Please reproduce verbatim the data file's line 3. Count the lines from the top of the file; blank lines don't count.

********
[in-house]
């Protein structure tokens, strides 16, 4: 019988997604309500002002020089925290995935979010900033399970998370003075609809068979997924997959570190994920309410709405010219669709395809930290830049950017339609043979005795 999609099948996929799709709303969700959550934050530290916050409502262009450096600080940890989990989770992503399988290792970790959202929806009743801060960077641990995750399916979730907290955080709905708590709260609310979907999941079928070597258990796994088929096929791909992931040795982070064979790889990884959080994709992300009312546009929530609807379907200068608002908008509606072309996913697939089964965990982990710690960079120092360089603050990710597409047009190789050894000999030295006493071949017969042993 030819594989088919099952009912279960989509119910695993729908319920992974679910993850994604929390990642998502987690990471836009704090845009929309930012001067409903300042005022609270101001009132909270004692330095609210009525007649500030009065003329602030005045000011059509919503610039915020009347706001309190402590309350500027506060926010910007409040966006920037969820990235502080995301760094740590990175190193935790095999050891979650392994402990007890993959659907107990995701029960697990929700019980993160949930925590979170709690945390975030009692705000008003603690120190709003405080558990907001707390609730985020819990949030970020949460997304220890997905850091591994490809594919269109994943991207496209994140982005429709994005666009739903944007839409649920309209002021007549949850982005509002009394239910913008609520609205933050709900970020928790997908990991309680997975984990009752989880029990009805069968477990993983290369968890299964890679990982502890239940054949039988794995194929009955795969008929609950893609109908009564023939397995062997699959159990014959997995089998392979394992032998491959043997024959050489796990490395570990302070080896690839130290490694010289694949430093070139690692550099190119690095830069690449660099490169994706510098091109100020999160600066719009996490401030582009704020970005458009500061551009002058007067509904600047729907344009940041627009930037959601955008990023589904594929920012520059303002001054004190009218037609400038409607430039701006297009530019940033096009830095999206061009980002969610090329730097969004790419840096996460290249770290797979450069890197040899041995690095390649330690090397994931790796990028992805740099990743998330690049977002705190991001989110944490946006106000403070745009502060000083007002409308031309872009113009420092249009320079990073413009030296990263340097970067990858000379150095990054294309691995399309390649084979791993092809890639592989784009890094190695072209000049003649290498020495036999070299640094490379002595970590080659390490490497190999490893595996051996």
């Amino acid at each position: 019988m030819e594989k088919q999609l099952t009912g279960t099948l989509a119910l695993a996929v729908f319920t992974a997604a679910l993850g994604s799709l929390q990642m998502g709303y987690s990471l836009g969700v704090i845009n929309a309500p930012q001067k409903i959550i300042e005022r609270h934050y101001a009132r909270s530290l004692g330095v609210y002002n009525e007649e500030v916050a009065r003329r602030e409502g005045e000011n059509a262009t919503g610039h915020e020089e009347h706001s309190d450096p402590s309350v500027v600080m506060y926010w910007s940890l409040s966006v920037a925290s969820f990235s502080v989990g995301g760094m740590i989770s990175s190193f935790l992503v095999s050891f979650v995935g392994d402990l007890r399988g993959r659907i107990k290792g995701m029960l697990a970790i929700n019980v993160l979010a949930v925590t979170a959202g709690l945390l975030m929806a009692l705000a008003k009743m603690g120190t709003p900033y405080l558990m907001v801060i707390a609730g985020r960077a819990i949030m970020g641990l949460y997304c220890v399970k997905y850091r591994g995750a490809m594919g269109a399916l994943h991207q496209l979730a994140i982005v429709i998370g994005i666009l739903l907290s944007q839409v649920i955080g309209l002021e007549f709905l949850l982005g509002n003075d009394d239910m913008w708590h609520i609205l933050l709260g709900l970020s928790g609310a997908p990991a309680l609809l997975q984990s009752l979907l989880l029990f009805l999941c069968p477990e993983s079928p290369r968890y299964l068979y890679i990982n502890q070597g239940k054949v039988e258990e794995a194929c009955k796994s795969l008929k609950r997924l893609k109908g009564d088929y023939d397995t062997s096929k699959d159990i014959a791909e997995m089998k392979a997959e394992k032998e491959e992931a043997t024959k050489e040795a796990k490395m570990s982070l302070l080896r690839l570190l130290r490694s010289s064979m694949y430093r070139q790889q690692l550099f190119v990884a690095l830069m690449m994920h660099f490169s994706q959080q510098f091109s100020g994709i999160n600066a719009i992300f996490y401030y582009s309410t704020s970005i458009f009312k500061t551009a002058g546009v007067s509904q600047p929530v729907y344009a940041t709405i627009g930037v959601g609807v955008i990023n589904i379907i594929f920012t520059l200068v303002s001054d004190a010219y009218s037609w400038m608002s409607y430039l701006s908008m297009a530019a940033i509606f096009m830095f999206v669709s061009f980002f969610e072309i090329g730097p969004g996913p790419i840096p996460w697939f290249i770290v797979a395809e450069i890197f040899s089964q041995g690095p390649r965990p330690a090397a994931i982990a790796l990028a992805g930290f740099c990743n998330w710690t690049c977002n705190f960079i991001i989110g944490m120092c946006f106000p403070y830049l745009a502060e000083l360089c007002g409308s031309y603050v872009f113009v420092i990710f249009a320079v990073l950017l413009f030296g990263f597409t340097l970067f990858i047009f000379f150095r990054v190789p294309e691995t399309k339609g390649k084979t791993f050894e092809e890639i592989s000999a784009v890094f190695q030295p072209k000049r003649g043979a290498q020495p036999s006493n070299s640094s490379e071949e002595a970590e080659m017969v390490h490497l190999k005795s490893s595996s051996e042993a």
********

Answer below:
């Amino acid at each position: 019988m030819e594989k088919q999609l099952t009912g279960t099948l989509a119910l695993a996929v729908f319920t992974a997604a679910l993850g994604s799709l929390q990642m998502g709303y987690s990471l836009g969700v704090i845009n929309a309500p930012q001067k409903i959550i300042e005022r609270h934050y101001a009132r909270s530290l004692g330095v609210y002002n009525e007649e500030v916050a009065r003329r602030e409502g005045e000011n059509a262009t919503g610039h915020e020089e009347h706001s309190d450096p402590s309350v500027v600080m506060y926010w910007s940890l409040s966006v920037a925290s969820f990235s502080v989990g995301g760094m740590i989770s990175s190193f935790l992503v095999s050891f979650v995935g392994d402990l007890r399988g993959r659907i107990k290792g995701m029960l697990a970790i929700n019980v993160l979010a949930v925590t979170a959202g709690l945390l975030m929806a009692l705000a008003k009743m603690g120190t709003p900033y405080l558990m907001v801060i707390a609730g985020r960077a819990i949030m970020g641990l949460y997304c220890v399970k997905y850091r591994g995750a490809m594919g269109a399916l994943h991207q496209l979730a994140i982005v429709i998370g994005i666009l739903l907290s944007q839409v649920i955080g309209l002021e007549f709905l949850l982005g509002n003075d009394d239910m913008w708590h609520i609205l933050l709260g709900l970020s928790g609310a997908p990991a309680l609809l997975q984990s009752l979907l989880l029990f009805l999941c069968p477990e993983s079928p290369r968890y299964l068979y890679i990982n502890q070597g239940k054949v039988e258990e794995a194929c009955k796994s795969l008929k609950r997924l893609k109908g009564d088929y023939d397995t062997s096929k699959d159990i014959a791909e997995m089998k392979a997959e394992k032998e491959e992931a043997t024959k050489e040795a796990k490395m570990s982070l302070l080896r690839l570190l130290r490694s010289s064979m694949y430093r070139q790889q690692l550099f190119v990884a690095l830069m690449m994920h660099f490169s994706q959080q510098f091109s100020g994709i999160n600066a719009i992300f996490y401030y582009s309410t704020s970005i458009f009312k500061t551009a002058g546009v007067s509904q600047p929530v729907y344009a940041t709405i627009g930037v959601g609807v955008i990023n589904i379907i594929f920012t520059l200068v303002s001054d004190a010219y009218s037609w400038m608002s409607y430039l701006s908008m297009a530019a940033i509606f096009m830095f999206v669709s061009f980002f969610e072309i090329g730097p969004g996913p790419i840096p996460w697939f290249i770290v797979a395809e450069i890197f040899s089964q041995g690095p390649r965990p330690a090397a994931i982990a790796l990028a992805g930290f740099c990743n998330w710690t690049c977002n705190f960079i991001i989110g944490m120092c946006f106000p403070y830049l745009a502060e000083l360089c007002g409308s031309y603050v872009f113009v420092i990710f249009a320079v990073l950017l413009f030296g990263f597409t340097l970067f990858i047009f000379f150095r990054v190789p294309e691995t399309k339609g390649k084979t791993f050894e092809e890639i592989s000999a784009v890094f190695q030295p072209k000049r003649g043979a290498q020495p036999s006493n070299s640094s490379e071949e002595a970590e080659m017969v390490h490497l190999k005795s490893s595996s051996e042993a």